Drivers warned against excessive use of in-car technology this winter
The most commonly installed devices in a car are climate control (26%, 9.2m), heated wing-mirrors (20%, 7m) and heated seats (11%, 4m), which can all be a major drain on the battery.
However, on top of these in-built features, 55% of drivers plug in at least one additional luxury item, such as music devices, DVD players, sat-navs or phone and laptop chargers. 2.1m (6%) of drivers have more than three luxury devices installed in their car. Some owners, however, have taken their love for in-car extras to the extreme with 430,000 drivers running between four and five luxury devices. Shockingly, 140,000 motorists run more than ten.
The arrival of winter brings multiple demands on a car’s battery. In colder temperatures batteries lose performance, and this coincides with the time when drivers place a greater burden on them through using lights, climate control, heated seats and screen de-misters.
Another drain on the battery is the number of short trips drivers make, as the biggest impact is at the beginning of a journey, and short travel times do not give the battery opportunity to recharge. Indeed, previous research by Kwik Fit revealed that every week, UK motorists make 52m trips of under two miles.
Roger Griggs, communications director at Kwik Fit, commented on the increasing number of battery draining devices and technology on the market. He said: ‘Often people don’t realise how much of an effect the newer technologies such as climate control, heated seats and in car entertainment can have on a battery. Sometimes the latest luxury devices and gadgets that are designed to make our lives more comfortable can actually do the opposite, by seriously shortening the life of even a new battery and leaving us stuck with a car that won’t start.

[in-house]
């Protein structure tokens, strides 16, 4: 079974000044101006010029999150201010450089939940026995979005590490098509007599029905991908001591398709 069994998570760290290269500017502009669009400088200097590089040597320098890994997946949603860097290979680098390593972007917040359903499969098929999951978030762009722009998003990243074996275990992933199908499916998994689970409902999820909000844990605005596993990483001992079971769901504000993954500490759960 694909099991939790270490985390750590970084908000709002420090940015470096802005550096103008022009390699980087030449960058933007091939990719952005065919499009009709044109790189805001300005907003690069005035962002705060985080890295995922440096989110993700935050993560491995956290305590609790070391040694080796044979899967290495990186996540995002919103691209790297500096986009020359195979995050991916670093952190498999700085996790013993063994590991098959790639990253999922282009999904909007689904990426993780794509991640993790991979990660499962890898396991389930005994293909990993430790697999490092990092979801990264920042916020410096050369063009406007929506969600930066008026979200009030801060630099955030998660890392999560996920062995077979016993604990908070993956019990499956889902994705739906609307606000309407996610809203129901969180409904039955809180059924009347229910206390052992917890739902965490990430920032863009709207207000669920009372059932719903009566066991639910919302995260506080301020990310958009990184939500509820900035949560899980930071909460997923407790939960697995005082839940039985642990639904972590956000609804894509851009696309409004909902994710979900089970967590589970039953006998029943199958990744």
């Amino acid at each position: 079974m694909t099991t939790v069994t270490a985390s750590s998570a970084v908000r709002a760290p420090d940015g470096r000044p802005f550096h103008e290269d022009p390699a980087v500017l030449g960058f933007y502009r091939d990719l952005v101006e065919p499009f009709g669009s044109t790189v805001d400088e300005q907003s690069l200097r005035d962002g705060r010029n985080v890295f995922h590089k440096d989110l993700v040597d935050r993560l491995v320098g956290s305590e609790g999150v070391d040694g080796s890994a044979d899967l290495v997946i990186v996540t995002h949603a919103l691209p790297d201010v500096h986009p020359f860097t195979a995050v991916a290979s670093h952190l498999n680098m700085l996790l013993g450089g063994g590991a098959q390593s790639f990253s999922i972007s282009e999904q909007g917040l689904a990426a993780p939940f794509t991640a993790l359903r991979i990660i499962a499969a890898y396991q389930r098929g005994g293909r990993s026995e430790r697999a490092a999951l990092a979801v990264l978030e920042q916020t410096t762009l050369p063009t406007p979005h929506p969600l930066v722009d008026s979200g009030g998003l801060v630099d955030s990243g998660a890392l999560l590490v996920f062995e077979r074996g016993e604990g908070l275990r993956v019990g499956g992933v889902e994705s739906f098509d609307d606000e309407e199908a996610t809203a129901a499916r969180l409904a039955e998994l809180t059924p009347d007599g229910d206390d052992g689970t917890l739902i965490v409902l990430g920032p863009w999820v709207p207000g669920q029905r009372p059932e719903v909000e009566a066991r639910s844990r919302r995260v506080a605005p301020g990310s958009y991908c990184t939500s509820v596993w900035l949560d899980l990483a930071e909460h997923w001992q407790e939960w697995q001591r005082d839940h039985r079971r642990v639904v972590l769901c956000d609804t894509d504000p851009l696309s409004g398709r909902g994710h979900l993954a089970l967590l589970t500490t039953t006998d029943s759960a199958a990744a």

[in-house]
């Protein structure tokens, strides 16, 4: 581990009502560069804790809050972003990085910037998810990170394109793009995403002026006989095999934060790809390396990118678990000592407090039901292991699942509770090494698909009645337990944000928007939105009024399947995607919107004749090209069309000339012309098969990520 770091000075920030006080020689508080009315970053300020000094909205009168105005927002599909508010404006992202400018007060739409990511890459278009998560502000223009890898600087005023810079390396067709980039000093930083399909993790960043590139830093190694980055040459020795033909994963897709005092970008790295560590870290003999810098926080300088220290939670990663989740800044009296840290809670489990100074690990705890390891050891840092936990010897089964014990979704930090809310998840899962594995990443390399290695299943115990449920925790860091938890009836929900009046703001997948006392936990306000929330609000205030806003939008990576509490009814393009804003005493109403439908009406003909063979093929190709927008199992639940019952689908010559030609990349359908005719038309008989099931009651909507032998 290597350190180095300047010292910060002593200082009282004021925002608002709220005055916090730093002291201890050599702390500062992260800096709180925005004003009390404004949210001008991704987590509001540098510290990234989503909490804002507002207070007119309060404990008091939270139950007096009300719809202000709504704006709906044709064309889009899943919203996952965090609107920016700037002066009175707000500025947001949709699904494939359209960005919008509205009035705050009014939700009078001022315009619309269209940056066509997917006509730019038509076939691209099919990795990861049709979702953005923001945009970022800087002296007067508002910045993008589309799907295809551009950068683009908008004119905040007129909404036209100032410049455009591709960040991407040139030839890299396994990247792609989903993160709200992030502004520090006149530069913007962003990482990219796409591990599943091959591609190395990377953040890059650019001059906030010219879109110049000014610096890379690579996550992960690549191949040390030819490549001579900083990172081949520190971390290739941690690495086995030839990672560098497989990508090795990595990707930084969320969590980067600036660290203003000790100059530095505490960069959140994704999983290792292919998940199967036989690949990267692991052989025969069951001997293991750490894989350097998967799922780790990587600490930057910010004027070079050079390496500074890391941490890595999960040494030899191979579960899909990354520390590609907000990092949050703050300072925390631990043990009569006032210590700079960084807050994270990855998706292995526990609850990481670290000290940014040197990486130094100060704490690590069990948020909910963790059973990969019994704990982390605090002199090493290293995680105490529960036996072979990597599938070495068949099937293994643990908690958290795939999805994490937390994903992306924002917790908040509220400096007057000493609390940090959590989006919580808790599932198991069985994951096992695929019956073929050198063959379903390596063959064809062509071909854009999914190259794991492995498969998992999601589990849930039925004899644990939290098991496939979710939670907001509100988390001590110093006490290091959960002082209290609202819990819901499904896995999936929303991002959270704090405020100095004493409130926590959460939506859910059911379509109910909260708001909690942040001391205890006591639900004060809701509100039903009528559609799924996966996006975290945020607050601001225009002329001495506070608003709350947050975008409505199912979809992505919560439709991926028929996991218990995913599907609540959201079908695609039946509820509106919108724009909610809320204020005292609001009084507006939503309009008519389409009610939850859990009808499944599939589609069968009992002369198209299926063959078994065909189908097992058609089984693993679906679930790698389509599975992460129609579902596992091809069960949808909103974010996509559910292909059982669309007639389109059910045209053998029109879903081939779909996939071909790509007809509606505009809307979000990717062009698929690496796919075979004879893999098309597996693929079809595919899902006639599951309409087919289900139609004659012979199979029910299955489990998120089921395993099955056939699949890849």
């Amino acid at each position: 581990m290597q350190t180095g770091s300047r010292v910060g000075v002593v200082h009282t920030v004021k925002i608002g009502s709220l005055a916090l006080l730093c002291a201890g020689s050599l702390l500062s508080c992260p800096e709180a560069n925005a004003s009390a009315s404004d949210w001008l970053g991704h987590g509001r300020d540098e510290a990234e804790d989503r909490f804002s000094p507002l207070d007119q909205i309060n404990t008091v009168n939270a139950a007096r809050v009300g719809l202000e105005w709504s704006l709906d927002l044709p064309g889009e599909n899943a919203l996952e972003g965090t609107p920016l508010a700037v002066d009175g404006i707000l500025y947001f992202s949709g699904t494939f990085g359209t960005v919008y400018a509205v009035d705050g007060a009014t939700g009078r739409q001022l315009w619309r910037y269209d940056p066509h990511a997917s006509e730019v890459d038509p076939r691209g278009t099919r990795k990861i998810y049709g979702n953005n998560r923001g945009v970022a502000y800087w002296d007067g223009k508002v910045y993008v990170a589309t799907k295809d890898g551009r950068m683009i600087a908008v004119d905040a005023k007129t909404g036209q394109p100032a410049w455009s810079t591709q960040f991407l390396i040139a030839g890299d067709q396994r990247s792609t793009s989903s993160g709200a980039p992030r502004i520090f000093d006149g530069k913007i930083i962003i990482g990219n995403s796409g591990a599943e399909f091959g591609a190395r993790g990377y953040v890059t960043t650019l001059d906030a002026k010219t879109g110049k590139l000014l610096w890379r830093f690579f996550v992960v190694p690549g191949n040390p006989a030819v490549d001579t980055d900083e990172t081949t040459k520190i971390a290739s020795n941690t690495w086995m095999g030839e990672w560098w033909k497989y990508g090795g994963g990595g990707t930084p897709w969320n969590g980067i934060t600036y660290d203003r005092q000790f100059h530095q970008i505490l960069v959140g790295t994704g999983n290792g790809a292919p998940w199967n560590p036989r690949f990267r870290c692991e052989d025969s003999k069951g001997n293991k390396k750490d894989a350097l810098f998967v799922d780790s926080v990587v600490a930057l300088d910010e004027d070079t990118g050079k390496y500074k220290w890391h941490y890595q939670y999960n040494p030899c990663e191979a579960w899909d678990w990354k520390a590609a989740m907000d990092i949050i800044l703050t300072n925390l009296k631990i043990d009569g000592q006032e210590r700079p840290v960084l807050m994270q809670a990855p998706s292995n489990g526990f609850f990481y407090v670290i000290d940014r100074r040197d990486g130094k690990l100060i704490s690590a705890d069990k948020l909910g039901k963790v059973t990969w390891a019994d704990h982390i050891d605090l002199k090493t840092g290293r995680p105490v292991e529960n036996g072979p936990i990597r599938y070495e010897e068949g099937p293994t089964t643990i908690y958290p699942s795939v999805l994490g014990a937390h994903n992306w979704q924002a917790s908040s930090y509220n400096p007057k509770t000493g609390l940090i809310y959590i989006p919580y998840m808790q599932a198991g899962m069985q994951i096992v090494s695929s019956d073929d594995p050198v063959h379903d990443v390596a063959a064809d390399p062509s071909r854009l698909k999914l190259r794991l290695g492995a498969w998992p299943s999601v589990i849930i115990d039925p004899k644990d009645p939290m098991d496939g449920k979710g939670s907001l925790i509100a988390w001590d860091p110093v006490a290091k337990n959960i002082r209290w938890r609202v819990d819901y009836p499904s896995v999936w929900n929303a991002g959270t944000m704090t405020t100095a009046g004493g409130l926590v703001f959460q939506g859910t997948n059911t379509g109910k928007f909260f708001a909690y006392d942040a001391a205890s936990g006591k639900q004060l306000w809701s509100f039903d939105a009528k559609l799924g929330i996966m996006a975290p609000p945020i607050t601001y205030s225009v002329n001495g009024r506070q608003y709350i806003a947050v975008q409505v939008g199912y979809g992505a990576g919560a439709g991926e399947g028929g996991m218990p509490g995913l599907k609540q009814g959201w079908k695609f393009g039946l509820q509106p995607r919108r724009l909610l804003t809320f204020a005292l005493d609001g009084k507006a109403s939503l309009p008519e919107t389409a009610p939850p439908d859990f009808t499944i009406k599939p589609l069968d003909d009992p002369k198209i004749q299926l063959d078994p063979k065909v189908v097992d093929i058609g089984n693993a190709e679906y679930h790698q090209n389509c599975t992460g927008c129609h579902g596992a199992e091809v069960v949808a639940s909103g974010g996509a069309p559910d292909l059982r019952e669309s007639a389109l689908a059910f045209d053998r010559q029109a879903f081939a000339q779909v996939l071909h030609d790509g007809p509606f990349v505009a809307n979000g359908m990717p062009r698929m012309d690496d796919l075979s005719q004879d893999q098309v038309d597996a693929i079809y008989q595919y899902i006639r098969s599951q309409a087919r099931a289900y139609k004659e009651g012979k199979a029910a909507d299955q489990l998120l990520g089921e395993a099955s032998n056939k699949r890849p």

‘It’s vital to remember that during the winter months, the battery has to work harder and that even switching basic heating and headlights on can add to the struggle. At Kwik Fit, we always see an increase in customers with battery problems when the temperature drops, and it is often the case that this has come as a surprise to the motorist.
‘The best thing to ensure the battery is not being too strained is to keep unnecessary devices turned off, especially when the lights and heating are also in action. Motorists who feel their battery may be weak and not up to the task this winter can come in and receive a free health check at any of the 670 Kwik Fit centres across the country,’ he added.